Funny country, ours is. We love to hate. We are so fed up of our own miserable problems and pathetic administration that we just need a media-created effigy to direct our hatred and burn. Beyond logic. Beyond rationale. Beyond the levels of tolerance and sophistication that one can expect from a country that boasts itself as the world’s largest democracy.
Aam Aadmi Party (AAP) leader Arvind Kejriwal humbled in the recent national elections. Just four members from his party got into parliament and Kejriwal himself lost by a mammoth 337,000 votes at Varanasi to the next PM of India, Narendra Modi. Honestly speaking, it was a stupid move by AK to challenge Modi at Varanasi. He could’ve contested from his home constituency, won his seat in parliament and actually made a difference from inside over the next 5 years. Isn’t that why he split from Anna Hazare in the first place??
The hate for AK started earlier this year when he resigned as CM of Delhi within 49 days of being voted the majority government. Yes, he betrayed the trust of Delhi, and the whole country, the eyes of which were constantly upon him. The disappointment turned to hate and we coined terms like Farjiwal, Fekriwal, Bhagoda and some of our trademarked Hindi swear words which never cease to evolve every-time they’re mentioned. In more ways than not, justified.
All he asked for this week was forgiveness and another chance. He apologized to the people of Delhi, and India. He conceded his mistake and inexperience. Gave his reasoning, and came out pleading for a chance to make things right.
And what do we do?? We lambaste him on social media, accusing him of dramatics, calling him all sorts of things, talking about flogging him publicly and what not! Not to mention his supporters being called AAP-tards and baboons (which, thankfully, is not racist in India).
Nobody wanted to touch AK before the elections. He came out and blasted the most influential people in India for corruption and money laundering, and nobody had the balls to do anything more than denying and reverse accusing him on the news. But now that BJP has swept off the elections, Nitin Gadkari comes along and files a defamation suit. Amazing things power does to people. [Correction: The case was filed a few months ago. Yet, of all the crimes people can commit, we see sense in filing a case for calling someone ‘corrupt’.]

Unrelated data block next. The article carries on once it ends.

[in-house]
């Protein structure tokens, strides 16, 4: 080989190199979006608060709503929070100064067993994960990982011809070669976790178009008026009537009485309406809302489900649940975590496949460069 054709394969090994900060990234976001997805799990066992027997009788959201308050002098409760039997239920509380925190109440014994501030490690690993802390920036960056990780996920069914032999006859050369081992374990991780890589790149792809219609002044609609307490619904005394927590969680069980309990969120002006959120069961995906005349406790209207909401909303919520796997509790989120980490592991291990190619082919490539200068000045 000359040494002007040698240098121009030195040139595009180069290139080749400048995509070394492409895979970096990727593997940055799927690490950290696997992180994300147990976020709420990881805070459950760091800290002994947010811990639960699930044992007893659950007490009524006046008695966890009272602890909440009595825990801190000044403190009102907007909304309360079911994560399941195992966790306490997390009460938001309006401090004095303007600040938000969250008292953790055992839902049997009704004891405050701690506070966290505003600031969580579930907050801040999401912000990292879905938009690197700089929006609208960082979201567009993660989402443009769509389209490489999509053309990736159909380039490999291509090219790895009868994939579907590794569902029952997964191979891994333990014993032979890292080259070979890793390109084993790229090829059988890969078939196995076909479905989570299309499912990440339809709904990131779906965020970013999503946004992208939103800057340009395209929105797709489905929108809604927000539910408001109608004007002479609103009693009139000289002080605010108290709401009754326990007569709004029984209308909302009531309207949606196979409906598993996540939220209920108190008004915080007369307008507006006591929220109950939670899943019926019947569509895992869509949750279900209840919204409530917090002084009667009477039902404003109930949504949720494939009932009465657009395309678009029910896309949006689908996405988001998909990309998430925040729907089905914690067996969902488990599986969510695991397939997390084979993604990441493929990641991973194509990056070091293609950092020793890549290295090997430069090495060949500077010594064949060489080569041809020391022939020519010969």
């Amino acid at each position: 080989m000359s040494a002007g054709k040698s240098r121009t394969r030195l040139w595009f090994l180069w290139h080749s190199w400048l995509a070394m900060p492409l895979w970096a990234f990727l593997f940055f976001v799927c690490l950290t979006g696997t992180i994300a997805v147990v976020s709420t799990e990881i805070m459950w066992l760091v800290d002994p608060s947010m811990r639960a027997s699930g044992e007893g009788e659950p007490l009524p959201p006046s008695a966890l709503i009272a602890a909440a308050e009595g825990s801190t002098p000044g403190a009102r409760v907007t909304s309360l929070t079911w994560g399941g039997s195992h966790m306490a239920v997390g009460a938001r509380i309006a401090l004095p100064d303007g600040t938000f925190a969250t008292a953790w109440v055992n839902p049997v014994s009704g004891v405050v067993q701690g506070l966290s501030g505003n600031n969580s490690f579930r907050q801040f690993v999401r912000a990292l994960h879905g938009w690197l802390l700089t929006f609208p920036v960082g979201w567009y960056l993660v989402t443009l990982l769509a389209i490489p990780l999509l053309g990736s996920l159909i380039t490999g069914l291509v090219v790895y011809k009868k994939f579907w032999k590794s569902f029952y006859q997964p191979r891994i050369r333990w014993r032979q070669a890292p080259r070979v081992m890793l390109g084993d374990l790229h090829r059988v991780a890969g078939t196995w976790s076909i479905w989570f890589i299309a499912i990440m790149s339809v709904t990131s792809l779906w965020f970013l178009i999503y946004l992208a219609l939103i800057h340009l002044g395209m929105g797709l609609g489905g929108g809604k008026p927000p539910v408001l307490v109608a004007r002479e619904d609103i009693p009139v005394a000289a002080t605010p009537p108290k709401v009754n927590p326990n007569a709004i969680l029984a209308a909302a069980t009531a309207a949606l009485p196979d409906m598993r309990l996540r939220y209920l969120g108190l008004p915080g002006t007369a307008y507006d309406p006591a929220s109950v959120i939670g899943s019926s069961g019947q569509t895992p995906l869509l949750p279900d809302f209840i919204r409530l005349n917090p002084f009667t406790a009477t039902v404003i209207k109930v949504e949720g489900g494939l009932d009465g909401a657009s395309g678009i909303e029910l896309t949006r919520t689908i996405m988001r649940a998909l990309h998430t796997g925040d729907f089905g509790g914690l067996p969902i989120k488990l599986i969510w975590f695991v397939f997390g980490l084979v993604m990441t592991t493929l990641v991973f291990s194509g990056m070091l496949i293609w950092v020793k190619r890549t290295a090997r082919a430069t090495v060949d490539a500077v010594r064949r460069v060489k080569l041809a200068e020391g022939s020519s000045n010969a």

Kejriwal, sent to judicial custody, refused to pay the bail/bond amount of Rs. 10,000 and said that he’d defend himself in court. Why do we accuse him of being above the law? Any defendant has the right to not pay the bail money. It’s an option, not a law. And he said he’d defend his stand in his court hearing. He’s not answerable to the pedestrian unappreciative masses on social media. Wake up and see sense, people. Hating him won’t get you anything.
Back in 2011, he went to jail for similar charges. Back then, he was just an activist, not a political leader. It was easy to pick on him. He didn’t pay the bail even then. He was seen as a hero back then. Why wasn’t that perceived as above the law? Our very own national hero, Mahatma Gandhi, was sent to jail by the British. He was offered bail for as little as 1 Rupee, but, he still declined.
We reelect criminals to parliament. People with blatant corruption charges, people who have more black money than most people earn legitimately their whole life, rapists, uneducated, worthless ministers. Everyone is forgiven and voted back to parliament.
Why not Arvind Kejriwal? A clean record, a degree from India’s premiere technology institute and so many more qualifications that could bring the more than half of the current parliament to shame… and most of all, clean intentions a good heart.
I don’t expect this article to be received well by most of you. I’m probably just another AAP-tard baboon on your timelines. Your hate for Congress and AAP has blinded you too much to read or hear anything against anyone remotely related to BJP, let alone trying to look at it objectively.
But, to those who see sense like me, I hope you’re in Delhi. Give him another chance. He’s a good man.